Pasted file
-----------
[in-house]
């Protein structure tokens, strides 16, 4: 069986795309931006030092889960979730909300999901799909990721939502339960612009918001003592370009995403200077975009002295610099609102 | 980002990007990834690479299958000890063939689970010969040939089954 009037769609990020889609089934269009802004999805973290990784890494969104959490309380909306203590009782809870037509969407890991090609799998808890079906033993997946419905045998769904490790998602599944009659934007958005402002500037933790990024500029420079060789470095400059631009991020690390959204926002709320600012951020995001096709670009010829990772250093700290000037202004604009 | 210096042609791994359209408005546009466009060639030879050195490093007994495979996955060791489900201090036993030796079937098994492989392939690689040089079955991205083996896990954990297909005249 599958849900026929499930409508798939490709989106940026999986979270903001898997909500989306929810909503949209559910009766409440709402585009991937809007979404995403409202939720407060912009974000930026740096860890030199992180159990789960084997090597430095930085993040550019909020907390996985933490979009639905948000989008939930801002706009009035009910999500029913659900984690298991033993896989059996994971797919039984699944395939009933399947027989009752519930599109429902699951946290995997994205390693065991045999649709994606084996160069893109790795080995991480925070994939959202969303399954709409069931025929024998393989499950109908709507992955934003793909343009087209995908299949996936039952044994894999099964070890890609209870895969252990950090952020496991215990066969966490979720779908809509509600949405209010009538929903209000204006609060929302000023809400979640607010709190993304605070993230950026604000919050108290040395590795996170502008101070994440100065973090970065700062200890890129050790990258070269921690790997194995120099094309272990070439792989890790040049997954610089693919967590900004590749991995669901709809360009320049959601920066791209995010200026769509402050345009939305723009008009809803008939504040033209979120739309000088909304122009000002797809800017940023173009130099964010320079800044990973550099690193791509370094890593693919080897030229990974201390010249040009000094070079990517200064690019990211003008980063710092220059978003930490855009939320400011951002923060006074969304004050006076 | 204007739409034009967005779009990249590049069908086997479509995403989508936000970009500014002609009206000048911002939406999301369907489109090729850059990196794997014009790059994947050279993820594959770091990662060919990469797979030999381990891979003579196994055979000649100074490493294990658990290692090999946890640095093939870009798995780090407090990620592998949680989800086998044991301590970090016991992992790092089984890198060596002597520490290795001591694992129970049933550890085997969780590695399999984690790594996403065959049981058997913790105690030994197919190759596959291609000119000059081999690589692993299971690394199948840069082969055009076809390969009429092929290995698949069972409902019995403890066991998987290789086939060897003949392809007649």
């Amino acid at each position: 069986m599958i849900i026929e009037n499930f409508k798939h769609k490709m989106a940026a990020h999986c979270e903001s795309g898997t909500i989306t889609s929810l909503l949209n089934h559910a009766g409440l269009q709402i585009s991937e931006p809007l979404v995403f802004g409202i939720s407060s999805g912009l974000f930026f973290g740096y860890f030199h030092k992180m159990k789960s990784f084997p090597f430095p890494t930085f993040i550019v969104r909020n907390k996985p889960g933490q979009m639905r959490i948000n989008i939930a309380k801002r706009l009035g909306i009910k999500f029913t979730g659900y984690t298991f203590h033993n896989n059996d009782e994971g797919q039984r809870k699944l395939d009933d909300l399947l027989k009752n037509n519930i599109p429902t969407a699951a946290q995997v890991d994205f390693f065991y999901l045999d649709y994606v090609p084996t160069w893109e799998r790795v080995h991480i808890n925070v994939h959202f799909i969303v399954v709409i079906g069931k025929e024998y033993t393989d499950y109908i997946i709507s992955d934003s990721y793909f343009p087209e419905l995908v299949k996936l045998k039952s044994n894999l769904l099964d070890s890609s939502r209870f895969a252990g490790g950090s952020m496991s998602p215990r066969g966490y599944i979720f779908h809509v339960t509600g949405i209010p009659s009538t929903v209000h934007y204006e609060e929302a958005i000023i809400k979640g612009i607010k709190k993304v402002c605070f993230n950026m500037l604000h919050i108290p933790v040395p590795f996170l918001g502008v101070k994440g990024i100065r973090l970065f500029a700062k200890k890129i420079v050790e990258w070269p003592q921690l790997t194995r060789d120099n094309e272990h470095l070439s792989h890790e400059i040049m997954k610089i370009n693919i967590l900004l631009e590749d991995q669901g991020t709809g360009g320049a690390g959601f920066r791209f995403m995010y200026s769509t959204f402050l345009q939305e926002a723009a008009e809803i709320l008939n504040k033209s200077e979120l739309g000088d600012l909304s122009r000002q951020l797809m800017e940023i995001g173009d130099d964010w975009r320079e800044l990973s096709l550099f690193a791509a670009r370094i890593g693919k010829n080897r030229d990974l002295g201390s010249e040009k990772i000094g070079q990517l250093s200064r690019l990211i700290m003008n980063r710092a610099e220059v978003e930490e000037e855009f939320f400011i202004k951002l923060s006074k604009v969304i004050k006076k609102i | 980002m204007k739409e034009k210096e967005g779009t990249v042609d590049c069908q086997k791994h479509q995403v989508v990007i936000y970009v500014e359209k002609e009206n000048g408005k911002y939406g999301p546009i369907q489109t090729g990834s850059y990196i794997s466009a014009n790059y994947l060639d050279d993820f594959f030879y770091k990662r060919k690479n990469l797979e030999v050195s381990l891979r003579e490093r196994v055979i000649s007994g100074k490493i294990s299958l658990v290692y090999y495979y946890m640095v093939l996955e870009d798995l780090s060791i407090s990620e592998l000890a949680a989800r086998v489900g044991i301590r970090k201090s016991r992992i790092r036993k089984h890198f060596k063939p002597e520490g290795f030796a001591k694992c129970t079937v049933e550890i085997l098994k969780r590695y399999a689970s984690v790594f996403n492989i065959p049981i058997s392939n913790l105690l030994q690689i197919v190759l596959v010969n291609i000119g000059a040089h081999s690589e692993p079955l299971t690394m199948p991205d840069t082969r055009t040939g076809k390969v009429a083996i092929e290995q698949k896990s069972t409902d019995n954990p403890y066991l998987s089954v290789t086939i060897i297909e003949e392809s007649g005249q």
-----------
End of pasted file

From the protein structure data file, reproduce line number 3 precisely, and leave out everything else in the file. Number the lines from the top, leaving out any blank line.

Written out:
């Amino acid at each position: 069986m599958i849900i026929e009037n499930f409508k798939h769609k490709m989106a940026a990020h999986c979270e903001s795309g898997t909500i989306t889609s929810l909503l949209n089934h559910a009766g409440l269009q709402i585009s991937e931006p809007l979404v995403f802004g409202i939720s407060s999805g912009l974000f930026f973290g740096y860890f030199h030092k992180m159990k789960s990784f084997p090597f430095p890494t930085f993040i550019v969104r909020n907390k996985p889960g933490q979009m639905r959490i948000n989008i939930a309380k801002r706009l009035g909306i009910k999500f029913t979730g659900y984690t298991f203590h033993n896989n059996d009782e994971g797919q039984r809870k699944l395939d009933d909300l399947l027989k009752n037509n519930i599109p429902t969407a699951a946290q995997v890991d994205f390693f065991y999901l045999d649709y994606v090609p084996t160069w893109e799998r790795v080995h991480i808890n925070v994939h959202f799909i969303v399954v709409i079906g069931k025929e024998y033993t393989d499950y109908i997946i709507s992955d934003s990721y793909f343009p087209e419905l995908v299949k996936l045998k039952s044994n894999l769904l099964d070890s890609s939502r209870f895969a252990g490790g950090s952020m496991s998602p215990r066969g966490y599944i979720f779908h809509v339960t509600g949405i209010p009659s009538t929903v209000h934007y204006e609060e929302a958005i000023i809400k979640g612009i607010k709190k993304v402002c605070f993230n950026m500037l604000h919050i108290p933790v040395p590795f996170l918001g502008v101070k994440g990024i100065r973090l970065f500029a700062k200890k890129i420079v050790e990258w070269p003592q921690l790997t194995r060789d120099n094309e272990h470095l070439s792989h890790e400059i040049m997954k610089i370009n693919i967590l900004l631009e590749d991995q669901g991020t709809g360009g320049a690390g959601f920066r791209f995403m995010y200026s769509t959204f402050l345009q939305e926002a723009a008009e809803i709320l008939n504040k033209s200077e979120l739309g000088d600012l909304s122009r000002q951020l797809m800017e940023i995001g173009d130099d964010w975009r320079e800044l990973s096709l550099f690193a791509a670009r370094i890593g693919k010829n080897r030229d990974l002295g201390s010249e040009k990772i000094g070079q990517l250093s200064r690019l990211i700290m003008n980063r710092a610099e220059v978003e930490e000037e855009f939320f400011i202004k951002l923060s006074k604009v969304i004050k006076k609102i | 980002m204007k739409e034009k210096e967005g779009t990249v042609d590049c069908q086997k791994h479509q995403v989508v990007i936000y970009v500014e359209k002609e009206n000048g408005k911002y939406g999301p546009i369907q489109t090729g990834s850059y990196i794997s466009a014009n790059y994947l060639d050279d993820f594959f030879y770091k990662r060919k690479n990469l797979e030999v050195s381990l891979r003579e490093r196994v055979i000649s007994g100074k490493i294990s299958l658990v290692y090999y495979y946890m640095v093939l996955e870009d798995l780090s060791i407090s990620e592998l000890a949680a989800r086998v489900g044991i301590r970090k201090s016991r992992i790092r036993k089984h890198f060596k063939p002597e520490g290795f030796a001591k694992c129970t079937v049933e550890i085997l098994k969780r590695y399999a689970s984690v790594f996403n492989i065959p049981i058997s392939n913790l105690l030994q690689i197919v190759l596959v010969n291609i000119g000059a040089h081999s690589e692993p079955l299971t690394m199948p991205d840069t082969r055009t040939g076809k390969v009429a083996i092929e290995q698949k896990s069972t409902d019995n954990p403890y066991l998987s089954v290789t086939i060897i297909e003949e392809s007649g005249q």